The chateau comprises two buildings: one dating from the 19th century which comprises a conservatory and a second onlder one dating from the 17th century. Access to the first is through a double door that opens onto a conservatory where natural light is reflected by the Burgundy stone floor. A second opening leads to the hallway with cabochon paving. On one side follows a scullery featuring dark wood half-moon cupboards and panelling. Opposite the hallway, a double wooden door leads into an office surrounded by large bookcases, a very bright place with a view over the park. A bedroom follows. On the other side of the entrance hall, several rooms with large windows have vaulted ceilings. The sitting room features a stone fireplace with an insert. The stone hearth slabs extend the surface of the fireplace. The dining room is located next to a fully equipped kitchen with a Delphi credenza. Another room echoes a second kitchen, and a laundry room where the floor is paved with old terracotta tiles. Here too, a vaulted ceiling. The hallway is also the starting point for a wooden staircase leading to the two upper floors. It has a resting landing. The railing is wrought iron.
First floor
An imposing landing opens, through a moulded double door, onto a grand reception room with a monumental marble fireplace topped by a fine gold ornamental mirror. Opposite, a room is particularly bright thanks to the windows that overlook the park. A typical 19th century decor with gilded skirting boards, large framed panels, and also a dado rail running along the wall. On the other side of the landing, a corridor leads to several bedrooms, most of which still feature open fireplaces with gold overmantel windows. The colours are soft and soothing, revealing a honey-coloured floor. Some rooms have fitted carpets. The bathrooms have been comprehensively updated. The corridor leads to a large billiard room which retains an open stone fireplace in the centre of the room. An original room comprising a small lounge, a place to rest and a corner for reading.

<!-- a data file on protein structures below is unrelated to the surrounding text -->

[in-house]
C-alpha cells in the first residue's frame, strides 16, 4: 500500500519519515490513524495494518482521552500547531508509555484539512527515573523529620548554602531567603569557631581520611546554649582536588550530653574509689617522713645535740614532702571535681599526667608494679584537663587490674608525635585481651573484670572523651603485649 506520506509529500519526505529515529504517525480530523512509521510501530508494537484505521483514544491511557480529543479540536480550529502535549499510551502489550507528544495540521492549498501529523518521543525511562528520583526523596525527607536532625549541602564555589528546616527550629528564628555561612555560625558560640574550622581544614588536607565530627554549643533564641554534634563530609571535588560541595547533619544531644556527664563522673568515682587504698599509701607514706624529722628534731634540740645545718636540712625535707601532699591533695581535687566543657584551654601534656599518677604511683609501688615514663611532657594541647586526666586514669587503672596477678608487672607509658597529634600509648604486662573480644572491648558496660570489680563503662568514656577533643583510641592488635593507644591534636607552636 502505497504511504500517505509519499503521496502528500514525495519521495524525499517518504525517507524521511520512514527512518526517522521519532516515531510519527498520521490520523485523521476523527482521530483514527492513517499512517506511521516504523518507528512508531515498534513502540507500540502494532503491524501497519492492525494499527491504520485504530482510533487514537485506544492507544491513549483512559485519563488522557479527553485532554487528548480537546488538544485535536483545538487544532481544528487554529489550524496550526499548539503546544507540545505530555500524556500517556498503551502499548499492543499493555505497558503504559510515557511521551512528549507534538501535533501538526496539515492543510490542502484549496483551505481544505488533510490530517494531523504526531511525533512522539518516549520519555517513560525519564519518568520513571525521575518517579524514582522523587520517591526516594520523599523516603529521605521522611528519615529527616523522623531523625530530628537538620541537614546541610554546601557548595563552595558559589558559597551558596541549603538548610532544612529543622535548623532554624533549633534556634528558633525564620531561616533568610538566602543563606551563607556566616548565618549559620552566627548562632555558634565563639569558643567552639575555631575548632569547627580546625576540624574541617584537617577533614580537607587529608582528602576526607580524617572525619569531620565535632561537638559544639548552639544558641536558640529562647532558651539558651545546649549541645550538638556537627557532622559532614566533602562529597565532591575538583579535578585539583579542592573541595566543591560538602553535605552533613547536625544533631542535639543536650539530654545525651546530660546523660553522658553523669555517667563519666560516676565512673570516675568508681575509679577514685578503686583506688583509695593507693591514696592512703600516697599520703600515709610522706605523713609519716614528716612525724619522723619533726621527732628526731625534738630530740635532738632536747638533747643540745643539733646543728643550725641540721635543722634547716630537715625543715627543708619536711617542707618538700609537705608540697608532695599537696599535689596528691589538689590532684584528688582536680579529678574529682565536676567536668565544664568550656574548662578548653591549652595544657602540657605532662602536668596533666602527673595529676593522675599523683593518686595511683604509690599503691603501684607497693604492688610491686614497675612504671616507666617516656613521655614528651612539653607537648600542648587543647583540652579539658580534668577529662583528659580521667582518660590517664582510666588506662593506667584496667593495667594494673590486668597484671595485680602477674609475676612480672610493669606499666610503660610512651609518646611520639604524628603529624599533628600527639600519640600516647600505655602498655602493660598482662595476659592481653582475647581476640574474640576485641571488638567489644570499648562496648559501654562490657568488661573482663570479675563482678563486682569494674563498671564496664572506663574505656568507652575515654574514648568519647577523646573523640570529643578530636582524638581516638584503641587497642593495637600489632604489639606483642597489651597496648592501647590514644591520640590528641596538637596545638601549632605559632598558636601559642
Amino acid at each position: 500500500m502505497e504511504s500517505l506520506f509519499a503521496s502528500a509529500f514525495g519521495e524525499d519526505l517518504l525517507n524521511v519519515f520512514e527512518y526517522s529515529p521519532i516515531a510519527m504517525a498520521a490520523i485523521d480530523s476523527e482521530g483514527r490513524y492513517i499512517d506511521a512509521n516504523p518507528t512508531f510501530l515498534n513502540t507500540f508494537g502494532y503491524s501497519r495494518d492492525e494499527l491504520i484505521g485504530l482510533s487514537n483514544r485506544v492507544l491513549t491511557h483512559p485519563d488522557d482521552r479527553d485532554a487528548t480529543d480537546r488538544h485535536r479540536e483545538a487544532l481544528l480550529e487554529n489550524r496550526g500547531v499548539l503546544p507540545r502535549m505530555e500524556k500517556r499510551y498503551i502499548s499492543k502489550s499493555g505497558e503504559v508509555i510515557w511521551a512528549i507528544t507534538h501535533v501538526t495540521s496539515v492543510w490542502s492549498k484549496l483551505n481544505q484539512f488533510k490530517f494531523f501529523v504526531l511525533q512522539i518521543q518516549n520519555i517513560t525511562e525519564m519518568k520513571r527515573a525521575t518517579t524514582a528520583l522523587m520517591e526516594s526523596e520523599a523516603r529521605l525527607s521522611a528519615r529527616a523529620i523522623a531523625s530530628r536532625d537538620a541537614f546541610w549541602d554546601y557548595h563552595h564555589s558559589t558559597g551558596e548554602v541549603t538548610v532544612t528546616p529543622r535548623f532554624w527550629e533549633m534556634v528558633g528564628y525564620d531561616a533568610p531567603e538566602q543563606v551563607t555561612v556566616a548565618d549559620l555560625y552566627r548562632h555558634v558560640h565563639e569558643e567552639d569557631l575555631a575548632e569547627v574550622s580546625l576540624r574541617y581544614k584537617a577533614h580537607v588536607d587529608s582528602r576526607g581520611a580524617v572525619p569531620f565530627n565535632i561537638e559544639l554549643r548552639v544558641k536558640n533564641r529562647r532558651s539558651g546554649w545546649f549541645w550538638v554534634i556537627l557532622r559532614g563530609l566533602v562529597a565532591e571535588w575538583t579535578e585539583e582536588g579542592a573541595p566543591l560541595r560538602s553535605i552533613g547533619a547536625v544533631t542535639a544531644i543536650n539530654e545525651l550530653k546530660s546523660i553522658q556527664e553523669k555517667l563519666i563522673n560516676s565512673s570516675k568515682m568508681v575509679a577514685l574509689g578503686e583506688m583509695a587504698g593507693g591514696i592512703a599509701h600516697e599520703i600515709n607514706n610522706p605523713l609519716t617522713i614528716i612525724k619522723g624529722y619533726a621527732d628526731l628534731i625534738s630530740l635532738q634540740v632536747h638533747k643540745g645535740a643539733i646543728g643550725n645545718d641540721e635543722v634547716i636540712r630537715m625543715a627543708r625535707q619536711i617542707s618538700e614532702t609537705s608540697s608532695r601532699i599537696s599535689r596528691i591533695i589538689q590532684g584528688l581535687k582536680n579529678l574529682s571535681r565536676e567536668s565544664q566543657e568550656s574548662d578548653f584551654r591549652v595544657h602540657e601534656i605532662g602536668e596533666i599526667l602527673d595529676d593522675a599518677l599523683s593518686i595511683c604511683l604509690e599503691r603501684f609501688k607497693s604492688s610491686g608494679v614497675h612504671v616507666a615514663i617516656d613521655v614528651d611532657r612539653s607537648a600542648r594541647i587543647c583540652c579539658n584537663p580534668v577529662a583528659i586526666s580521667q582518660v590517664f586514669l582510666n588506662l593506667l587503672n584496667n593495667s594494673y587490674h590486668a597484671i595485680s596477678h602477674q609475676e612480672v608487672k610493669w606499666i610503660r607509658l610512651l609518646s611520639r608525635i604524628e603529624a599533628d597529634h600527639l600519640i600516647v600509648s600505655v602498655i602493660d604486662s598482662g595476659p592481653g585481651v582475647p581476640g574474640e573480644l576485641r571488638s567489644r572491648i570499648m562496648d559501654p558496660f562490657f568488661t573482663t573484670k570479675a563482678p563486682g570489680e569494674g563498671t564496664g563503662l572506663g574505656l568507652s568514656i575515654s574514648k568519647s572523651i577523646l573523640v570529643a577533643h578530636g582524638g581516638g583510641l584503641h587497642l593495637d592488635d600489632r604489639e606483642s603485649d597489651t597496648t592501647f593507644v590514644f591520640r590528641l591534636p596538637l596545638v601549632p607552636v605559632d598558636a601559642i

Second floor
It is currently being restored and offers eight spacious and bright bedrooms. All rooms have parquet floors and most have open marble fireplaces. Several rooms feature oak ceiling beams and wooden cupboards. There are several water points, washbasins, shower and bath.

The second part of the manor

The oldest part dates from 1650. The building reveals its age with its mullioned openings and light-coloured lime plaster.